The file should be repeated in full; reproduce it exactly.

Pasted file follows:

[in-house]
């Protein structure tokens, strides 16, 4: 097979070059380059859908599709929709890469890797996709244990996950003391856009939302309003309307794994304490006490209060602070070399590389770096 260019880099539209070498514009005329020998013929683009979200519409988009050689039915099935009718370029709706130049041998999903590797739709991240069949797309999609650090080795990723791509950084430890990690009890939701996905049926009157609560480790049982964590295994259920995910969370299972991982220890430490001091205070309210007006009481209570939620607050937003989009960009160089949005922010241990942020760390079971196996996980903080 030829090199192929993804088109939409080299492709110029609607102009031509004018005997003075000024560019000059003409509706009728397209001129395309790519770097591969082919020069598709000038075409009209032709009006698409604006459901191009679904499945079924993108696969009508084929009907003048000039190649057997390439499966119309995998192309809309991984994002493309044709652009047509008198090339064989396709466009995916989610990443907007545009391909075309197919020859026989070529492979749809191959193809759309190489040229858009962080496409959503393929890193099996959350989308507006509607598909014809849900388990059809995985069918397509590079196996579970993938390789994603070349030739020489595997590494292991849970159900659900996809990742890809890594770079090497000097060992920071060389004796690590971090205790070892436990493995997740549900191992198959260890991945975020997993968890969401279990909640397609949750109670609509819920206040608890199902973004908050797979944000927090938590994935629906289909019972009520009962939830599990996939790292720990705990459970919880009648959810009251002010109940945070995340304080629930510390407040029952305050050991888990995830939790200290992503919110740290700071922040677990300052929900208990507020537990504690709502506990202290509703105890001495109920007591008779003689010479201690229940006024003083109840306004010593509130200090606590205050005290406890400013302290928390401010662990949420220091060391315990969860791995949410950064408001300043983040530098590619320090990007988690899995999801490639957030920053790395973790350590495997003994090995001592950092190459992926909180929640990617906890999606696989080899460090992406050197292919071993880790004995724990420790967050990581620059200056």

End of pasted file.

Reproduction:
[in-house]
């Protein structure tokens, strides 16, 4: 097979070059380059859908599709929709890469890797996709244990996950003391856009939302309003309307794994304490006490209060602070070399590389770096 260019880099539209070498514009005329020998013929683009979200519409988009050689039915099935009718370029709706130049041998999903590797739709991240069949797309999609650090080795990723791509950084430890990690009890939701996905049926009157609560480790049982964590295994259920995910969370299972991982220890430490001091205070309210007006009481209570939620607050937003989009960009160089949005922010241990942020760390079971196996996980903080 030829090199192929993804088109939409080299492709110029609607102009031509004018005997003075000024560019000059003409509706009728397209001129395309790519770097591969082919020069598709000038075409009209032709009006698409604006459901191009679904499945079924993108696969009508084929009907003048000039190649057997390439499966119309995998192309809309991984994002493309044709652009047509008198090339064989396709466009995916989610990443907007545009391909075309197919020859026989070529492979749809191959193809759309190489040229858009962080496409959503393929890193099996959350989308507006509607598909014809849900388990059809995985069918397509590079196996579970993938390789994603070349030739020489595997590494292991849970159900659900996809990742890809890594770079090497000097060992920071060389004796690590971090205790070892436990493995997740549900191992198959260890991945975020997993968890969401279990909640397609949750109670609509819920206040608890199902973004908050797979944000927090938590994935629906289909019972009520009962939830599990996939790292720990705990459970919880009648959810009251002010109940945070995340304080629930510390407040029952305050050991888990995830939790200290992503919110740290700071922040677990300052929900208990507020537990504690709502506990202290509703105890001495109920007591008779003689010479201690229940006024003083109840306004010593509130200090606590205050005290406890400013302290928390401010662990949420220091060391315990969860791995949410950064408001300043983040530098590619320090990007988690899995999801490639957030920053790395973790350590495997003994090995001592950092190459992926909180929640990617906890999606696989080899460090992406050197292919071993880790004995724990420790967050990581620059200056």